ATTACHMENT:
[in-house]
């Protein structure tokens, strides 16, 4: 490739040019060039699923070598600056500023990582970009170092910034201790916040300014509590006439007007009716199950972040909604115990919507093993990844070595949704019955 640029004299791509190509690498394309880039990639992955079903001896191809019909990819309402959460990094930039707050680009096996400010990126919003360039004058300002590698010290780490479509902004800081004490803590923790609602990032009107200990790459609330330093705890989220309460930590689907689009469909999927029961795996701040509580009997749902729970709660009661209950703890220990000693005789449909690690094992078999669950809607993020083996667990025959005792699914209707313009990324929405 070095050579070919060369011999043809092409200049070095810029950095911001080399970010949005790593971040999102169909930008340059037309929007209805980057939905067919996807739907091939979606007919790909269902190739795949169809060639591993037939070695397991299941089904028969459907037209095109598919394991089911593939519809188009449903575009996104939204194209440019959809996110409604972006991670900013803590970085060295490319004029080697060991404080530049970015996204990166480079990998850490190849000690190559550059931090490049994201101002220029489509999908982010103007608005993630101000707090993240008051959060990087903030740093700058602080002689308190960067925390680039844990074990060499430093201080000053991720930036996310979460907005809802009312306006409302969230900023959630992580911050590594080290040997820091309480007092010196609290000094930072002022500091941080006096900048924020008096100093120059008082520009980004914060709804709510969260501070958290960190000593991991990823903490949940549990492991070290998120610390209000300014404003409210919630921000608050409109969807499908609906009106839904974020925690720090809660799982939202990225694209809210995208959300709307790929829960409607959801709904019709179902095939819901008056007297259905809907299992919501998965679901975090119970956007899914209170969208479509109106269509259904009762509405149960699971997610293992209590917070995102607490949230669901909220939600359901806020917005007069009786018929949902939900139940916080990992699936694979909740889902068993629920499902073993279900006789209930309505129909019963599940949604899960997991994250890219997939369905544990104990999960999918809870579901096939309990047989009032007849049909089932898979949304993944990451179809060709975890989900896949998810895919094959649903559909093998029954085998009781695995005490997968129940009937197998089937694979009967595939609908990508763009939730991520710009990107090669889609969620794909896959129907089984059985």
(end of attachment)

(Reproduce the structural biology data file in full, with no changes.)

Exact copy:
[in-house]
């Protein structure tokens, strides 16, 4: 490739040019060039699923070598600056500023990582970009170092910034201790916040300014509590006439007007009716199950972040909604115990919507093993990844070595949704019955 640029004299791509190509690498394309880039990639992955079903001896191809019909990819309402959460990094930039707050680009096996400010990126919003360039004058300002590698010290780490479509902004800081004490803590923790609602990032009107200990790459609330330093705890989220309460930590689907689009469909999927029961795996701040509580009997749902729970709660009661209950703890220990000693005789449909690690094992078999669950809607993020083996667990025959005792699914209707313009990324929405 070095050579070919060369011999043809092409200049070095810029950095911001080399970010949005790593971040999102169909930008340059037309929007209805980057939905067919996807739907091939979606007919790909269902190739795949169809060639591993037939070695397991299941089904028969459907037209095109598919394991089911593939519809188009449903575009996104939204194209440019959809996110409604972006991670900013803590970085060295490319004029080697060991404080530049970015996204990166480079990998850490190849000690190559550059931090490049994201101002220029489509999908982010103007608005993630101000707090993240008051959060990087903030740093700058602080002689308190960067925390680039844990074990060499430093201080000053991720930036996310979460907005809802009312306006409302969230900023959630992580911050590594080290040997820091309480007092010196609290000094930072002022500091941080006096900048924020008096100093120059008082520009980004914060709804709510969260501070958290960190000593991991990823903490949940549990492991070290998120610390209000300014404003409210919630921000608050409109969807499908609906009106839904974020925690720090809660799982939202990225694209809210995208959300709307790929829960409607959801709904019709179902095939819901008056007297259905809907299992919501998965679901975090119970956007899914209170969208479509109106269509259904009762509405149960699971997610293992209590917070995102607490949230669901909220939600359901806020917005007069009786018929949902939900139940916080990992699936694979909740889902068993629920499902073993279900006789209930309505129909019963599940949604899960997991994250890219997939369905544990104990999960999918809870579901096939309990047989009032007849049909089932898979949304993944990451179809060709975890989900896949998810895919094959649903559909093998029954085998009781695995005490997968129940009937197998089937694979009967595939609908990508763009939730991520710009990107090669889609969620794909896959129907089984059985």